Heat Capacity and Specific Heat Capacity
The amount of of temperature change, when thermal energy is added to the particles is another property that
particles in different materials have. Different materials will increase or decrease their average energy depending
on how much thermal energy is provided.
Heat Capacity is the amount of thermal energy that warms
or cools an object by 1oC (it depends on the mass and the
type of particle the object is made of).
Specific Heat Capacity is the amount of thermal energy that
warms or cools 1 gram, of a specific type of particle, by 1oC.
Changes of State
Some substances like water (or wax) can undergo observable changes through all three states
of matter - solid liquid and gas.
Some substances, like hydrogen, require high pressures and low temperatures (-253oC) to make the particles slow down enough for them to change their state
from a gas to a liquid.
Any pure substance can exist in all three states of matter.
Melting and Boiling Points
When heat is transferred in a space the average energy of the particles - the temperature of
the substance - is affected, by increasing or decreasing. A substance will change it's state when it reaches certain
temperatures - called boiling and melting points. Table 3 (p. 221) At everyday temperatures on Earth, most substances
are either gases or solids.
What Happens When A Liquid Evaporates?
In a liquid, the particles are moving very quickly. At the surface, some of the particles are able to escape into the air, while others do not have enough energy to escape
and remain in the liquid. As high energy particles escape, the average energy of the remaining particles is less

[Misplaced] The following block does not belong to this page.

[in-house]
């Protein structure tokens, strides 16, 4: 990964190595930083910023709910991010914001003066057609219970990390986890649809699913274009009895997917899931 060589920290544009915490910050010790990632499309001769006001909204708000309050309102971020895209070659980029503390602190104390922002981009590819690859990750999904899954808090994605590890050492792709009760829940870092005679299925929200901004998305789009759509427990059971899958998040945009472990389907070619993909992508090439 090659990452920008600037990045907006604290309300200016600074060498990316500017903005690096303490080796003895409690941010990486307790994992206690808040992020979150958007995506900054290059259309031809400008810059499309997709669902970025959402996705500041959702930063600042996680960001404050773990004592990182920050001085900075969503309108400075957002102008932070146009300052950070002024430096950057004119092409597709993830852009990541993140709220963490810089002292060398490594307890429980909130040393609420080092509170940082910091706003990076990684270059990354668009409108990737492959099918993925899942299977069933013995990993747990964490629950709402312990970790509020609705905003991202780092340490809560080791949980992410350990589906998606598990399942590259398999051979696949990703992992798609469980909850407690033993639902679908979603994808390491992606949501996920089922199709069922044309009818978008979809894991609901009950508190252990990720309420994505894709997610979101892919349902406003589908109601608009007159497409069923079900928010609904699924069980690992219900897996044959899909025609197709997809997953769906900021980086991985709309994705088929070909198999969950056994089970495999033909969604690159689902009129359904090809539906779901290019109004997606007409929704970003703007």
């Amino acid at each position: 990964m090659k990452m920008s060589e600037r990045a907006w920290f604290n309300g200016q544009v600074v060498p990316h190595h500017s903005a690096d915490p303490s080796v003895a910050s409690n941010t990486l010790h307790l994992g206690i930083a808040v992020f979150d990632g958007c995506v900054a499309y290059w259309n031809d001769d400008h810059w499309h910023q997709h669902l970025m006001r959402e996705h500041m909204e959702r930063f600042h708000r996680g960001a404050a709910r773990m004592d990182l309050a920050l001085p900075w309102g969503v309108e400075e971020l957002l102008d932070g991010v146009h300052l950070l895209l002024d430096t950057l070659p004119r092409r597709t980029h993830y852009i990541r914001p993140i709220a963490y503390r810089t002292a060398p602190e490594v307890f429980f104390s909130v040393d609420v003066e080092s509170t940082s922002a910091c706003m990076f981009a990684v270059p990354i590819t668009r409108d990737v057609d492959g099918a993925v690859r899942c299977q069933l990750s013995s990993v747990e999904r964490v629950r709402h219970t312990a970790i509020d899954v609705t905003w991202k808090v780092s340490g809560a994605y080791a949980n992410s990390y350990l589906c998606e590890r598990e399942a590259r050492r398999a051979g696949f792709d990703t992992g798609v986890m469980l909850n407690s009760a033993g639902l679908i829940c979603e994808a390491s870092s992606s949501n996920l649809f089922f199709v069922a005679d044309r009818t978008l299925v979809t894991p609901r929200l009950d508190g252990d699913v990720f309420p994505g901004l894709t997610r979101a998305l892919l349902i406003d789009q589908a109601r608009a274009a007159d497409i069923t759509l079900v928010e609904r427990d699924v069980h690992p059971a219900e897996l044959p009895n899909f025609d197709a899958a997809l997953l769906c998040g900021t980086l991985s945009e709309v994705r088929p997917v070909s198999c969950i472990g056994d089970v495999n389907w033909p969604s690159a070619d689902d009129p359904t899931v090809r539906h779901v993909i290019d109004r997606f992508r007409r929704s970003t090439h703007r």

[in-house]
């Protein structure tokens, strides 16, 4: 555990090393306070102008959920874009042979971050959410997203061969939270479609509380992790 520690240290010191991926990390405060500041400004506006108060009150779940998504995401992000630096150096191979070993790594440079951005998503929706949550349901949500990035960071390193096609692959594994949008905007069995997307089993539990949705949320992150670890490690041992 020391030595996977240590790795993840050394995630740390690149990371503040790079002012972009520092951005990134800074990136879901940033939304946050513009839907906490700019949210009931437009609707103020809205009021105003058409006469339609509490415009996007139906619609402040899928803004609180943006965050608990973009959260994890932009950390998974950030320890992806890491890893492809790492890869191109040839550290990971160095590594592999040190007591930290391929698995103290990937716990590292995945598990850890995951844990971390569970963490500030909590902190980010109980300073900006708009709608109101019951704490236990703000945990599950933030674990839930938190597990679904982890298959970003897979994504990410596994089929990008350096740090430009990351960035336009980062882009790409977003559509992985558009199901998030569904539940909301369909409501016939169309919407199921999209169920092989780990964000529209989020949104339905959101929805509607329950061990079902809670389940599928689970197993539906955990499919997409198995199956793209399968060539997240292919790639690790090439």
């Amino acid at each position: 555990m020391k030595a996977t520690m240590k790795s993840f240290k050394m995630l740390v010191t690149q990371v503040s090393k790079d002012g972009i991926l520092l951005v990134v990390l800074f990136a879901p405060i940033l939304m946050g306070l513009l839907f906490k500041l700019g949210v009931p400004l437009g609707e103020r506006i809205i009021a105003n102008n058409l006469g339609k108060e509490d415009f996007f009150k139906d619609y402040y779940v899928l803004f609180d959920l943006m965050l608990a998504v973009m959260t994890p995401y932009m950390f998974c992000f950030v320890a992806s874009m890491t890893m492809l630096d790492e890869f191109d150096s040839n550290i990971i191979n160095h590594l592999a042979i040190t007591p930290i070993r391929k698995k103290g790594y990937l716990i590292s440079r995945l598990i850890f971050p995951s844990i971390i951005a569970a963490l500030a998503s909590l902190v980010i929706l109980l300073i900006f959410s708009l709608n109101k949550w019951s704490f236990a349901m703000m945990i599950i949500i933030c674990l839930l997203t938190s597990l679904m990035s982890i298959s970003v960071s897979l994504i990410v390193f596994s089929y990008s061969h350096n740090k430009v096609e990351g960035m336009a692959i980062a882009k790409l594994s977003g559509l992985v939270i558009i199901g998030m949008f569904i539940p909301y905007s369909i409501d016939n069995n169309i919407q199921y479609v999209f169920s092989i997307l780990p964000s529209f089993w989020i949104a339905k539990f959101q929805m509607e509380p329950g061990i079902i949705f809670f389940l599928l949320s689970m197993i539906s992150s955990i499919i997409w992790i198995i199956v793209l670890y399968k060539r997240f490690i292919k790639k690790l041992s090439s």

and so the liquid cools. The cool liquid then cools the surface on which it is resting. This is called evaporative
cooling. It is common and useful in many situations:
Joggers cooling down as their sweaty clothes dry out
Water cools down a roof on hot summer day
A wet cloth is placed on your forehead when you have a fever
Why The Temperature Stays The Same
During a phase change, the average energy of the particles remains the same, but, the
particles are rearranging themselves. Particles become less organized as their energy increases, so the substance
changes from a solid to a liquid to a gas. As the energy of the particles becomes less, the particles rearrange
themselves more orderly, so a gas changes to a liquid and then to a solid. The total energy of the particles changes
- by increasing or decreasing, because the particles are not increasing or decreasing their speed, just their arrangement.
The average energy doesn't change. The energy change is hidden from a thermometer and is called 'hidden
heat' or 'latent heat'.
Topic Review p. 225